More than ever before, it is time for Folklore scholars to apply their skills to projects in fields such as education, ecological- and educational-tourism, water management, energy production, and agriculture (including agri-forestry). There is a need to apply folk knowledge and perspectives, and Folklore scholarship methodologies, to sustainable development projects of all sorts. This would help to ensure that these projects, including the uses of new technology, are grounded in the humanity and cultures of the communities, and that the present is linked with the past. It would also help people to locate themselves, and to develop their individual and community identities, in our rapidly changing world. Cultural conservation and preservation strategies should be applied alongside efforts to protect the physical environment. The folk, and scientific engineers share a love for ingenious and economical engineering processes, and once again, Folklore scholars can act as go-betweens to help these two parties apply their wisdom together.
The folk -- whether defined as rural and oral-centric, or in any other way -- are not simple. They are often very shrewd and sophisticated about the ways of the world. As such, community members should, as mentioned above, be playing real, active, decision-making roles in community design processes. Culture does not just happen by itself. There are many internal and external factors that may shape and influence the development of a local culture, and people in that local community should be having a large and conscious say regarding this matter.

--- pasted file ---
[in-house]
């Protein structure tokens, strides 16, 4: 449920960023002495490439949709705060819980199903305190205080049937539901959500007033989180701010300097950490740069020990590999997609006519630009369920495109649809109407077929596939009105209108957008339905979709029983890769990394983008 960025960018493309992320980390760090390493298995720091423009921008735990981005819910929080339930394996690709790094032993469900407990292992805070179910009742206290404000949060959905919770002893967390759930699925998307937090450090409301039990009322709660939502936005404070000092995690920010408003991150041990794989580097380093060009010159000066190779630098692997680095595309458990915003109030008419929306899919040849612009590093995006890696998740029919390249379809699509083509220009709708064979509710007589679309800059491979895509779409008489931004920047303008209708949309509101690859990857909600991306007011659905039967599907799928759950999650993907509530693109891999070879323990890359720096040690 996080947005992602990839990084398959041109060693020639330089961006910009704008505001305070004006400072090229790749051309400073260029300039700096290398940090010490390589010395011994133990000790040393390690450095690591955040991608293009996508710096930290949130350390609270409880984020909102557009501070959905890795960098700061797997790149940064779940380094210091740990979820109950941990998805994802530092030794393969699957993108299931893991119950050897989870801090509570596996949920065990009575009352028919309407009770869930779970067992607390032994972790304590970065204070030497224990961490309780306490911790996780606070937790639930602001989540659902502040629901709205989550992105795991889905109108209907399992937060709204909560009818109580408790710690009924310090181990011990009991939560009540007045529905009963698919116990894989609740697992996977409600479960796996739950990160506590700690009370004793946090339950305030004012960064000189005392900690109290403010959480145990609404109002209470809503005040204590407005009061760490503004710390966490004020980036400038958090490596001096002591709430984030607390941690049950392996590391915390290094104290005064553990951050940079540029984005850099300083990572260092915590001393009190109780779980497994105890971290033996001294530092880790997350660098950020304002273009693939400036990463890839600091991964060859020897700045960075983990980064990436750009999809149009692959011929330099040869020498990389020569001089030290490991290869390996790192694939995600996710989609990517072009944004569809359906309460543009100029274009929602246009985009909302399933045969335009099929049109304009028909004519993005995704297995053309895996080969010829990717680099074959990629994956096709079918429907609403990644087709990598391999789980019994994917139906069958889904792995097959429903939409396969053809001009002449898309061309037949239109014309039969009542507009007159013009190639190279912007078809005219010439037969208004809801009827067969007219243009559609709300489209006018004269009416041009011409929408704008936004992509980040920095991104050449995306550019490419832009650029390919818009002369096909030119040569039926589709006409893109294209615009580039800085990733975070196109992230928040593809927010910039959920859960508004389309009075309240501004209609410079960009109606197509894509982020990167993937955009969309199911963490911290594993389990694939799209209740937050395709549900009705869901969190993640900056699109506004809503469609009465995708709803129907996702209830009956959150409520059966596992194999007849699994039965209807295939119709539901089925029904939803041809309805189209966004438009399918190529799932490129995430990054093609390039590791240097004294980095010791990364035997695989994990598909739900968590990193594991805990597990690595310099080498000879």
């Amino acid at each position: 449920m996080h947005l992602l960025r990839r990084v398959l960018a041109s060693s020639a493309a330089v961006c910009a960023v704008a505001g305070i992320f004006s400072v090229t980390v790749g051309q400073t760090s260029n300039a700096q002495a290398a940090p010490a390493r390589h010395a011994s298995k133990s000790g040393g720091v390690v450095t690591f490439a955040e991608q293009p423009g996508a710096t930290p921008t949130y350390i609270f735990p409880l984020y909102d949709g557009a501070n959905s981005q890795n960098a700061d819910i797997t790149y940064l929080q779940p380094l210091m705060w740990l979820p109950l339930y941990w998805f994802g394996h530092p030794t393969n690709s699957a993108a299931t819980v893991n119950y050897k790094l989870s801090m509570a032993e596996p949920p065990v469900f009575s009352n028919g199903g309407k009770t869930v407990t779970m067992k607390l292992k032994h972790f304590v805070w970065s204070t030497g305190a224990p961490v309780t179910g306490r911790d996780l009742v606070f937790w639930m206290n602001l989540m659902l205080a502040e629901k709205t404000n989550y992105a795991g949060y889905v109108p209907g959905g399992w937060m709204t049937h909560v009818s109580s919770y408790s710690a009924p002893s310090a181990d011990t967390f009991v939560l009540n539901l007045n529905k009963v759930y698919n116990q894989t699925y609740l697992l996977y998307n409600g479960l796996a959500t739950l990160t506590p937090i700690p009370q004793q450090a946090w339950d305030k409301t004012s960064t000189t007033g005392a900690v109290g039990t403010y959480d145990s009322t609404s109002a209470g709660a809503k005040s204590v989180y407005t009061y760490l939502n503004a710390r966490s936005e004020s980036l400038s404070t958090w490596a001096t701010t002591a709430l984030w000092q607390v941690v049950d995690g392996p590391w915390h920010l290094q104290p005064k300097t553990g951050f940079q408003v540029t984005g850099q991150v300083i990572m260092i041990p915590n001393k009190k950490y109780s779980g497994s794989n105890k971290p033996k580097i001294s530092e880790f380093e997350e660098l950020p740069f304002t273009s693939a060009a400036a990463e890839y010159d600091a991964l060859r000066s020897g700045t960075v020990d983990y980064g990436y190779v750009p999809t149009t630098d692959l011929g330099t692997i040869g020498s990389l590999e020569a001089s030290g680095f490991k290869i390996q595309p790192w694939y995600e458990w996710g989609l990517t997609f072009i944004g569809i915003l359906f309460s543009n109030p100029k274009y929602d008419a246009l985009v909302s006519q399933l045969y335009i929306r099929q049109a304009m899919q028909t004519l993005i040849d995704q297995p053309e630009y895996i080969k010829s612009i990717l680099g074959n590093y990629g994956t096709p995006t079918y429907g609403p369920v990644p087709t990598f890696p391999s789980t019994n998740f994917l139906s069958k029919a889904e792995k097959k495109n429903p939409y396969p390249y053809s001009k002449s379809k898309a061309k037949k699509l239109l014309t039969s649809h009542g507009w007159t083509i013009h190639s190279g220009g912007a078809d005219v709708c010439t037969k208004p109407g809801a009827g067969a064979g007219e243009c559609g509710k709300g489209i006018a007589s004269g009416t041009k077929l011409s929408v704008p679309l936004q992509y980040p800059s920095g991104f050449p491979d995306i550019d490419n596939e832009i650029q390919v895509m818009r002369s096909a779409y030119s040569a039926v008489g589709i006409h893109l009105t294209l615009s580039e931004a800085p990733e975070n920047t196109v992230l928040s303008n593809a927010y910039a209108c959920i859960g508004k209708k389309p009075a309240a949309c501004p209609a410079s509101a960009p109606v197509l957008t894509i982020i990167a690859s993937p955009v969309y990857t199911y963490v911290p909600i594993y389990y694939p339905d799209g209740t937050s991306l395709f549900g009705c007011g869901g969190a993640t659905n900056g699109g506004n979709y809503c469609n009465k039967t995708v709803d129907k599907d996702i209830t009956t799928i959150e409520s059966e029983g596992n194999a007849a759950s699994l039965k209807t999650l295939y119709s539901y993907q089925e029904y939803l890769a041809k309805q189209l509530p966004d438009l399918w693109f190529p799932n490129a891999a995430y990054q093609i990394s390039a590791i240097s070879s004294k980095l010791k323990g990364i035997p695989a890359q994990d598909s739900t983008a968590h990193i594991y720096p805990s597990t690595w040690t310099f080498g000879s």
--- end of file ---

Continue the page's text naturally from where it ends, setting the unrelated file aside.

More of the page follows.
Fields such as the design of public space, and urban design, are eminently respectable. These fields involve the study of social psychology. Thus, however, they are possibly related to the potentially scary field of behavioural psychology, and to the less-than-respectable fields of brainwashing, propaganda, and manipulative cultural programming. The dangers of these abuses are there, and we as Folklore scholars also have the responsibility to train people to be able to immediately recognise the appearance of such practices.
Speaking of designing communities and cultures: As the topic of the Folklore as Discourse conference involved discourse, it was only natural that at times the participant scholars would turn their analytic gaze on themselves, and consider their own methods of discourse.
“Please don’t let this turn into a conversation!,” said one very well-meaning moderator to two speakers during an end-of-panel discussion period. And I thought, “Why in the world not?! Good public conversation is precisely what we need at a conference!” Spontaneous comments, follow-up statements, and unfettered dialogue should be allowed during defined sections of the proceedings. However, good public conversation requires of its participants a great deal of ongoing self-discipline and concern for the good of the group. People must take care to limit themselves appropriately, to speak in ways that will be interesting to all, and to seek to hear the voices of the quieter people present. It is my firm belief that generally people have the maturity to do these things in public, given the proper context.